An island of reason in a sea of delusion

I live in Boulder, which was recently ranked the “smartest city in America” due to its large population of people with college degrees. However, I’d have to say that Boulder’s also the most delusional city in America as well. The entire place is ridden with new age crap, a half-assed embracing of Eastern philosophy, and a love of the mysterious and supernatural.

At no time was that clearer to me than at the Boulder Creek Festival, where I had, pretty much out of the blue, volunteered to work at an atheist tent. The Boulder Creek Festival is one of many large yearly events where members of the community can set up displays, and the displays are clustered by topic. The Boulder Atheists had set up a tent, and it had been assigned to the “Mind and Body” section, which placed it smack in the middle of pretty much every purveyor of new age mysticism in town. Directly across from us was the Psychic Horizons Center, who apparently employed a number of rather attractive looking women (if you dig the whole hippie thing), but also sold remote psychic readings for your pet (mailed to you on a tape) for $75 a pop, and apparently there’s a market around here for that sort of thing.

It was the tail end of May and we were starting to feel the heat of summer. The organizers of the booth had thought of a rather clever marketing campaign: they brought palettes of bottled water, and inkjet labels with “Boulder Atheists” on them as well as the URL of their web site (boulderatheists.org). We placed the bottles in an iced cooler, and had them on display in front of a sign that read “FREE WATER.” And man, did that make us popular. We drew plenty of attention, if only for people wondering “are you the guys with the free water?” It seemed like such an obvious idea for anyone wanting to draw attention to their booth. As one of the organizers quipped: “Leave it to the atheists to bring cold water on a hot day.”

The whole thing got pretty mixed reactions from the crowd. Some people liked it: “So, you guys have your own water now, huh?” Others were pretty disturbed by it. One lady took a bottle, started to walk off with it, then brought it back, saying “I’m sorry, I can’t accept this.” Another lady approached interested in the water, then flat out refused when she noticed it was an atheist booth. I wondered what we must look like to them, and the only thing I could think of that would make me feel that way was if I went to a booth to get free water and it was being offered by Scientologists or the KKK. I’d gladly accept free water from any of the nutjobs in the Mind and Body section (even the cdesign proponentsists who were there, dispensing some nice four color glossies of Michael Behe arguments).

As I was about to leave, a rather large, tattooed, shirtless man approached the booth, and began shouting questions at us like why we hated God. I was somewhat awestruck, as we were surrounded by practitioners of witchcraft and the occult. These were people committing outright blasphemy as a lifestyle. This man was not accosting them, but had zeroed right in on the people who were committing blasphemy by default by not accepting Jesus Christ as their personal savior. And he went off… the atheists certainly were not trying to be provocative, as this man seemed to be teetering on the edge of physical violence throughout the entire encounter. Eventually a friend of his drug him off away from the tent. The people in the tent all looked at each other, wondering “What was that?” and discussing what sort of mental problems the guy must have.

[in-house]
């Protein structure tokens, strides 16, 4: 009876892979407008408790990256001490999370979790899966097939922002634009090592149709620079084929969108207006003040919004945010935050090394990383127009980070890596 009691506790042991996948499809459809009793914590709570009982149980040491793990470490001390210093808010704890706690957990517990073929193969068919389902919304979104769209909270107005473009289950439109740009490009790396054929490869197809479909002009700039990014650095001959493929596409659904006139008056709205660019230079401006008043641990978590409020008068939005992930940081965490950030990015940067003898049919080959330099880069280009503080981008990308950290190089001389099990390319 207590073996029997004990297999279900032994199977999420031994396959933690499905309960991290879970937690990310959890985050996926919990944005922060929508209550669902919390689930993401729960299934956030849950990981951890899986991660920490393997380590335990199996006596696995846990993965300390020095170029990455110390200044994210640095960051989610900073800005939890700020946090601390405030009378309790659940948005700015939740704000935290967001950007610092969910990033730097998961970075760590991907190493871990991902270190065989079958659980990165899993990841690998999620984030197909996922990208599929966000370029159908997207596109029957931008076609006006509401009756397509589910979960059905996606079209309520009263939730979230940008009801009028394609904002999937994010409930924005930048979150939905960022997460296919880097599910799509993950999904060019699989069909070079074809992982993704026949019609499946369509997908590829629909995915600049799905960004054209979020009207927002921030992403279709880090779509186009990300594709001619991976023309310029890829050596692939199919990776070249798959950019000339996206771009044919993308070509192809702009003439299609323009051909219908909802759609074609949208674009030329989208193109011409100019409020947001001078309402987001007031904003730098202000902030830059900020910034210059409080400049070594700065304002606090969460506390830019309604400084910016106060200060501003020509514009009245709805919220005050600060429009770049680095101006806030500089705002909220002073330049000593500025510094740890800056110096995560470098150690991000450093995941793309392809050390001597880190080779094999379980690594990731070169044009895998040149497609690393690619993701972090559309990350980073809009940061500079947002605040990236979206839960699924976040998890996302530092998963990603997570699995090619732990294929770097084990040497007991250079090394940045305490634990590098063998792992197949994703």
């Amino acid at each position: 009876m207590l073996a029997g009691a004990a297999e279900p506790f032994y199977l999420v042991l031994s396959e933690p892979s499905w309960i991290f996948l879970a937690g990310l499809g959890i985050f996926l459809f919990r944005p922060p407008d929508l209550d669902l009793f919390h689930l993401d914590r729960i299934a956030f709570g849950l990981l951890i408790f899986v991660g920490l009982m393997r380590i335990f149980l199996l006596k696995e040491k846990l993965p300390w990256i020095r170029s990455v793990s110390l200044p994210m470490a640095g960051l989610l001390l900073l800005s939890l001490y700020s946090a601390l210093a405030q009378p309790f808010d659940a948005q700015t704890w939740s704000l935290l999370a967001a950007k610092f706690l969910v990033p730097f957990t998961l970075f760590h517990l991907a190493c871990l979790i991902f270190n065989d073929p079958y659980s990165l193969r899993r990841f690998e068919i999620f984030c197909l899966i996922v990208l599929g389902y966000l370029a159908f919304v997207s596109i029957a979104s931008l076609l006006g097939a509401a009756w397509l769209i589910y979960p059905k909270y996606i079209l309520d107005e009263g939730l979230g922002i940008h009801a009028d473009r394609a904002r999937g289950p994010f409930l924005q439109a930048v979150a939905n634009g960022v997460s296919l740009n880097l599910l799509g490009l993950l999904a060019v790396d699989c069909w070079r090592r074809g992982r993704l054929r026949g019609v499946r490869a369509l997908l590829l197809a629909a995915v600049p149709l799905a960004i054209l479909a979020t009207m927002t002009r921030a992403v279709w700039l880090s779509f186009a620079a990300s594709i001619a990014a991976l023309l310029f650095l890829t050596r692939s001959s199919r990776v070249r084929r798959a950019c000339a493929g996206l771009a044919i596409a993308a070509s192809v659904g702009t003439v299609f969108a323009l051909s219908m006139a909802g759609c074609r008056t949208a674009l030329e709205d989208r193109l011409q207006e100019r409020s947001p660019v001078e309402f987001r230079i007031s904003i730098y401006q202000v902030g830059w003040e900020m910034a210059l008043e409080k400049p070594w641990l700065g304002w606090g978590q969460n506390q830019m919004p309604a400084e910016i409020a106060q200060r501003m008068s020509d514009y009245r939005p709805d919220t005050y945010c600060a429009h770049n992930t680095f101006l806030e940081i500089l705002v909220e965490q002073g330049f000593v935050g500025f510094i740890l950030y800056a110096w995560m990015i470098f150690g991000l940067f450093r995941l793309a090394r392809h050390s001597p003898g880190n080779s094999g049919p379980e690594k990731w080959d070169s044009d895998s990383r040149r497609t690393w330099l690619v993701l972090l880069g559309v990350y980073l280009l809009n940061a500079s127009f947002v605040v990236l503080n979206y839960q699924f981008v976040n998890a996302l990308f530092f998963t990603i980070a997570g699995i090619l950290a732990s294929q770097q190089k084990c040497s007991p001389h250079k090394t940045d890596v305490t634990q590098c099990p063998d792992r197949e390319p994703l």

The most fun to be had was wandering among the weirdness of the Mind and Body asking what should be rather obvious questions about anything. With all of Boulder’s stupidity drawn together and localized into a densely packed collection, you got a quite a sense of unreality walking about the place. The Psychic Horizons Center was offering free psychic readings, and myself and another atheist walked over and started asking about how it worked:

“So this psychic reading… are you channeling psychic energy from my body or something?”

“We prefer to think of it in terms of auras”

“What kind of energy are auras made out of and why haven’t scientists detected them?”

“Well, I don’t know, I don’t think auras are something that can be measured by science. Why are you asking these questions anyway?”

“We’re from the Atheist tent across from you.”

I guess she wasn’t psychic enough to realize that…

2 Responses to “An island of reason in a sea of delusion”


  • I’m an atheist an, I own a highly successful one person appliance repair business.
    I sometimes do total pro bono repairs for elderly people who clearly cannot afford my services.

    I have one regular elderly customer for whom I’ve done this a few times.
    Apparently she told the next door “church lady” about me as, one day I was putting my tools in my service truck when the “churh lady’ walked up to me and said,
    “I know what you’ve done for Mrs Jones and I just know you’ll go to heaven for being such a christianlike person.”

    I looked her in the eyes and said, “I’m an atheist.”

    She damn near fell down and gasped,
    “Oh, that’s terrible. You’ll surely go to hell.”
    I almost barfed from trying not to laugh.

  • Followed this link from Friendly Atheist. I will have to try and make it there this year just to go to the Atheist tent. It is amazing how some people react. It is just water! It’s embarrassing when there are stories like this in Colorado, especially one that has happened in the ‘smartest city’, ha!

Leave a Reply